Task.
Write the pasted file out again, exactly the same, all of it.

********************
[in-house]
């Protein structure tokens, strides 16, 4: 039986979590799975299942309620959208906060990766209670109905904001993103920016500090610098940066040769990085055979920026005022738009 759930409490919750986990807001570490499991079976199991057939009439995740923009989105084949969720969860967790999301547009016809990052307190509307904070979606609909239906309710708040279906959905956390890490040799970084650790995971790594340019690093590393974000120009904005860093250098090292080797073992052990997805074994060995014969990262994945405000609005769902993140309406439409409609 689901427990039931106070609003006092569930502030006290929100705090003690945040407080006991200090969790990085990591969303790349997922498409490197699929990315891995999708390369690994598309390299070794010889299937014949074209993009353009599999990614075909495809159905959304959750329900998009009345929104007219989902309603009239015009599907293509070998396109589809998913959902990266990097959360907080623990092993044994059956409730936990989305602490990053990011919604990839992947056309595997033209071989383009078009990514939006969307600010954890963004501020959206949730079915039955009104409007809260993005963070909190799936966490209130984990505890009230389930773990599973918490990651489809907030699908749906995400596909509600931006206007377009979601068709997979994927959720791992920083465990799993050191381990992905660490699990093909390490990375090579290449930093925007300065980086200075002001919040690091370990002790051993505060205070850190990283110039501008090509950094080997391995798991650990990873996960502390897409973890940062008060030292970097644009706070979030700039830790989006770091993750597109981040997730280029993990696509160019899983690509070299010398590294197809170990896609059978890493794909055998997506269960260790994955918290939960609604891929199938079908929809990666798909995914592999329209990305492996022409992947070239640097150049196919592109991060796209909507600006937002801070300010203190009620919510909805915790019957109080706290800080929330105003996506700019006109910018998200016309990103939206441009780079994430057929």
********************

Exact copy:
[in-house]
């Protein structure tokens, strides 16, 4: 039986979590799975299942309620959208906060990766209670109905904001993103920016500090610098940066040769990085055979920026005022738009 759930409490919750986990807001570490499991079976199991057939009439995740923009989105084949969720969860967790999301547009016809990052307190509307904070979606609909239906309710708040279906959905956390890490040799970084650790995971790594340019690093590393974000120009904005860093250098090292080797073992052990997805074994060995014969990262994945405000609005769902993140309406439409409609 689901427990039931106070609003006092569930502030006290929100705090003690945040407080006991200090969790990085990591969303790349997922498409490197699929990315891995999708390369690994598309390299070794010889299937014949074209993009353009599999990614075909495809159905959304959750329900998009009345929104007219989902309603009239015009599907293509070998396109589809998913959902990266990097959360907080623990092993044994059956409730936990989305602490990053990011919604990839992947056309595997033209071989383009078009990514939006969307600010954890963004501020959206949730079915039955009104409007809260993005963070909190799936966490209130984990505890009230389930773990599973918490990651489809907030699908749906995400596909509600931006206007377009979601068709997979994927959720791992920083465990799993050191381990992905660490699990093909390490990375090579290449930093925007300065980086200075002001919040690091370990002790051993505060205070850190990283110039501008090509950094080997391995798991650990990873996960502390897409973890940062008060030292970097644009706070979030700039830790989006770091993750597109981040997730280029993990696509160019899983690509070299010398590294197809170990896609059978890493794909055998997506269960260790994955918290939960609604891929199938079908929809990666798909995914592999329209990305492996022409992947070239640097150049196919592109991060796209909507600006937002801070300010203190009620919510909805915790019957109080706290800080929330105003996506700019006109910018998200016309990103939206441009780079994430057929």